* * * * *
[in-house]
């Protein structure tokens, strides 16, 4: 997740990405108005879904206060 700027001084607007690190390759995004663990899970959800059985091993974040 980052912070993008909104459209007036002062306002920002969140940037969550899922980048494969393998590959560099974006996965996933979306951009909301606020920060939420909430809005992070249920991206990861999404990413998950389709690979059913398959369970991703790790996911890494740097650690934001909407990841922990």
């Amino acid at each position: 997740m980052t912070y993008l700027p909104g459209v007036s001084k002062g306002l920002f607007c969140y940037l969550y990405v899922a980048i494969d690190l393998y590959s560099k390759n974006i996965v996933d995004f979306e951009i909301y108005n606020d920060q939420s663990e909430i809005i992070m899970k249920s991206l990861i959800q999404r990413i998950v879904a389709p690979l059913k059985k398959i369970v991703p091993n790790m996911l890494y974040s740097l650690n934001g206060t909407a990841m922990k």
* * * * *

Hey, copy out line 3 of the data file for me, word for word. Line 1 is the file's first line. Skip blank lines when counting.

């Amino acid at each position: 997740m980052t912070y993008l700027p909104g459209v007036s001084k002062g306002l920002f607007c969140y940037l969550y990405v899922a980048i494969d690190l393998y590959s560099k390759n974006i996965v996933d995004f979306e951009i909301y108005n606020d920060q939420s663990e909430i809005i992070m899970k249920s991206l990861i959800q999404r990413i998950v879904a389709p690979l059913k059985k398959i369970v991703p091993n790790m996911l890494y974040s740097l650690n934001g206060t909407a990841m922990k």